E-Learning Jamaica, supplier of tablets at odds

E-Learning Jamaica, supplier of tablets at odds

Senior staff reporter

Wednesday, October 23, 2019

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E-LEARNING Jamaica and one of its suppliers, GeoTech Vision Enterprises, are now at odds over a

multimillion-dollar contract for which the Government agency issued a notice of termination on September 16, but the firm is insistent that the agreement is still valid.

Chief executive officer (CEO) of e-Learning Jamaica, Keith Smith told the Jamaica Observer yesterday that the agency is willing to hold discussions, but the contract has been terminated and the agency is, in fact, in the progress of recalling the bond from the vendor.

“...The contract makes provisions around discussions that would take place in the event of termination, but there is no contract between e-Learning and GeoTech at this point,” Smith insisted.

GeoTech Vision, he said, had filed an ex partae injunction in the Supreme Court last Friday, blocking e-Learning from recalling the irrecoverable bank bond, but that the court dismissed the filing and awarded cost to e-Learning.

Information communication technologies project manager at GeoTech, Stephen Wedderburn said the company believes the termination notice was not proper, and that the contract is still in place.

“Our lawyers and their lawyers are talking, but GeoTech's position is that it is not a proper termination notice. The avenues in the contract have not been exhausted and therefore we are seeking to go through the dispute resolution method that's set out in the contract,” he stated.

The company was initially contracted in December 2018 to provide 18,000 student tablets for the Tablets in Schools programme, within six weeks, according to Smith.

He said there was an adjustment to the contract in February to provide more than 1,000 additional tablets instead of the 465 charging cards which were to be a part of the original order.

“These tablets were expected in May, and to date we have not received any; we received 11 sample tablets and none of which worked,” Smith told the Observer. He said the devices did not meet specifications, and countered GeoTech's claims that more than half of the tablets have been in the island since July.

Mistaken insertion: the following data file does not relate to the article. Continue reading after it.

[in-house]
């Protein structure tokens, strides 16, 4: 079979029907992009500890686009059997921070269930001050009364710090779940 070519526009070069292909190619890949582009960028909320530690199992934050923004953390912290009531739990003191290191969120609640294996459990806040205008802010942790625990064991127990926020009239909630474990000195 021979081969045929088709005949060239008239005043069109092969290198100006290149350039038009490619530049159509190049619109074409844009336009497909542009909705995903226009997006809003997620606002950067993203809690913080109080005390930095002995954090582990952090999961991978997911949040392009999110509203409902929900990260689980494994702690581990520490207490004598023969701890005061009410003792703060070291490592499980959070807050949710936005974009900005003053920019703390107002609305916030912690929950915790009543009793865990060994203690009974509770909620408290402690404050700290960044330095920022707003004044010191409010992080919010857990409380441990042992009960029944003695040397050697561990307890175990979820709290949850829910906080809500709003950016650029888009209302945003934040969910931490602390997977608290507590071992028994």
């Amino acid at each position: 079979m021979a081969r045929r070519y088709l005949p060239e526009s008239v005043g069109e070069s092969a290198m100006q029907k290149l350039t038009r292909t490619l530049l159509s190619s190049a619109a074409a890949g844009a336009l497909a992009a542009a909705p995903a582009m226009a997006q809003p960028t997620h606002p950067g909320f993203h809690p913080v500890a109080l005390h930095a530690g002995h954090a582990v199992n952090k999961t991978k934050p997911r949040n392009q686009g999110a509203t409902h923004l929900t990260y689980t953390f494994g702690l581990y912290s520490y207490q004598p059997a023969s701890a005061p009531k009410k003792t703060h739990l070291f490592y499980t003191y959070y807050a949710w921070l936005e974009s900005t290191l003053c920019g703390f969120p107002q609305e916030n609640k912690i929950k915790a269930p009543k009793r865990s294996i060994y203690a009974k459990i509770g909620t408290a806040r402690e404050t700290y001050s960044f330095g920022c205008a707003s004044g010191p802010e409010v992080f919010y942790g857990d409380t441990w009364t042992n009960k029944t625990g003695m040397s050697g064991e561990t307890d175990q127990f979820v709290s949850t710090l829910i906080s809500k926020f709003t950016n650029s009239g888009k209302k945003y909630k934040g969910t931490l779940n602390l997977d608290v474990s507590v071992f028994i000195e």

The US$16-million contract with GeoTech is for the supply of tablets over 11 years, and, so far, according to Smith, US$6.16 million has been expended under the drawdown purchase order mechanism.

He further explained that when the project was conceptualised it was to provide tablets for both teachers and students, but that a separate programme has been put in place under an agreement between the Government and the Jamaica Teachers' Association (JTA), as part of salary negotiations, to procure 25,000 tablets over the next eight years for teachers.

Opposition spokesman on technology, Julian Robinson, who highlighted the issue in the media yesterday and tabled related questions in the House of Representatives, has questioned the quality of the devices being procured for teachers, compared to those for students.

Wedderburn agreed that the specs for the teacher devices were lower than the student devices, but Smith is disputing this claim as well. “That is not true. There was an initial agreement between ourselves and the JTA on the specifications for tablets, and earlier this year we put out an RFP (request for proposal) to acquire tablets with the specifications that was agreed, and for the amount that was agreed and there was a conflict with the specifications of the tablets that could be provided at that dollar amount,” he explained.

He said that, in consultation with the JTA, e-Learning adjusted the specifications to bring it in line with the agreed contract sum, and that the tender is now about to go to market with the full agreement of the JTA.

GeoTech's Stephen Wedderburn said the student tablets are Android 9 devices, which are up to date with full specifications, while the teacher tablet specs are lower.

He said the final set of tablets are expected to arrive in the island this week. “We have had the first batch of tablets since July; e-Learning has not taken possession of any of them,” he said.

In the meantime, the Tablets in Schools project is being redesigned, but Smith said the timeline for completion is a policy decision. This means that no tablets are currently being issued to students.

“The plan is that the programme will resume as soon as we are in a position to do so. Clearly, this situation that faces us is a new one and we are in the process of tidying up; and through the ministry we will announce future plans for the programme,” he stated.

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